I'm constructing a binomial (decision) tree with nodes $ x_i $ according to the following recursion:

$ x_{i+1} = \begin{cases} x_i e^{\mu \delta t + \sigma(x_i)\sqrt{\delta t}} & \text{for next up node} \\ x_i e^{\mu \delta t - \sigma(x_i)\sqrt{\delta t}} & \text{for next down node} \end{cases} $


$ \sigma (x_i) = \sigma_0\left( 1 - \alpha \frac{x_i - x_0}{x_0} \right) $

Taking the limit of $x_{i+1}$ for $\delta t \rightarrow 0$, I get:

$ \lim\limits_{\delta t \rightarrow 0} x_{i+1} = \begin{cases} \lim\limits_{\delta t \rightarrow 0} x_i e^{\mu \delta t + \sigma(x_i)\sqrt{\delta t}} = x_i & \text{for next up node} \\ \lim\limits_{\delta t \rightarrow 0} x_i e^{\mu \delta t - \sigma(x_i)\sqrt{\delta t}} = x_i & \text{for next down node} \end{cases} $

Therefore, $\lim\limits_{\delta t \rightarrow 0} x_{i+1} = x_i $. Using this limit recursively, I yield: $\lim\limits_{\delta t \rightarrow 0} x_{i+1} = x_0 $. Therefore:

$ \lim\limits_{\delta t \rightarrow 0} \sigma (x_i) = \lim\limits_{\delta t \rightarrow 0} \sigma_0\left( 1 - \alpha \frac{x_i - x_0}{x_0} \right) = \sigma_0\left( 1 - \alpha \frac{x_0 - x_0}{x_0} \right) = \sigma_0 $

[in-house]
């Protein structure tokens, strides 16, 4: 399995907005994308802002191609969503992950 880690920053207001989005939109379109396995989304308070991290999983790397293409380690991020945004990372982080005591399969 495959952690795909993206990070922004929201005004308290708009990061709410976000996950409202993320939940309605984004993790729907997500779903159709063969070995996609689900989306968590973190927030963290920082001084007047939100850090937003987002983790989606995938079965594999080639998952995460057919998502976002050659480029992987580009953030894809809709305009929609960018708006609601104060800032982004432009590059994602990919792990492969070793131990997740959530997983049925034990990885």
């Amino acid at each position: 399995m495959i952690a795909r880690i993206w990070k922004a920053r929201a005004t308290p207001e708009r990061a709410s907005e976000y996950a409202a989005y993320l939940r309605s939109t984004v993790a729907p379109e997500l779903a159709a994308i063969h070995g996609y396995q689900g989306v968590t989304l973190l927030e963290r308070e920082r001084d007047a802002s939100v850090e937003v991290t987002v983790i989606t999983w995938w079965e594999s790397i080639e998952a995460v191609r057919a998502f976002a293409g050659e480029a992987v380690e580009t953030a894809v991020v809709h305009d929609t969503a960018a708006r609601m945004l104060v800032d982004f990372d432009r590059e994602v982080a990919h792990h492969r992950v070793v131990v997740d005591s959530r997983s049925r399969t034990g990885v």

Is my notation correct? Is this last expression correct?

Am I allowed to take the limit recursively to yield $\lim\limits_{\delta t \rightarrow 0} x_{i+1} = x_0 $ ?


What you are trying to express is taking a limit of functions, and the notation has confused you. If I am not mistaken, this is a binomial tree.

Let $n$ be an integer. I believe what you mean to express is the sequence of functions $\{x^{(n)}\}$ with

\begin{gather*} x^{(n)}((k+1)\delta t)=x^{(n)}(k\delta t)\exp(\mu\delta t+Y_{k}^{(n)}\sigma(x^{(n)}(k\delta t))\sqrt{\delta t})\\ \text{where }\delta t=T/n\text{ and }0\leq k<n\text{ is an integer}. \end{gather*} $Y_{k}^{(n)}$ denotes a random variable with support $\{-1,+1\}$. $x^{(n)}(0)$ is a constant independent of $n$.

When $t/\delta t$ is not an integer, $x^{(n)}(t)$ is defined by linear interpolation. The limit you care about is $$ \lim_{n\rightarrow\infty}x^{(n)}(t). $$ Note that $n$ depends on $\delta t$. Another subtlety is that this is not a limit in the usual sense, since randomness is involved (look up "convergence in distribution").

P.s. ~ This teaching note might be of interest.


Your Answer

By clicking “Post Your Answer”, you agree to our terms of service, privacy policy and cookie policy

Not the answer you're looking for? Browse other questions tagged or ask your own question.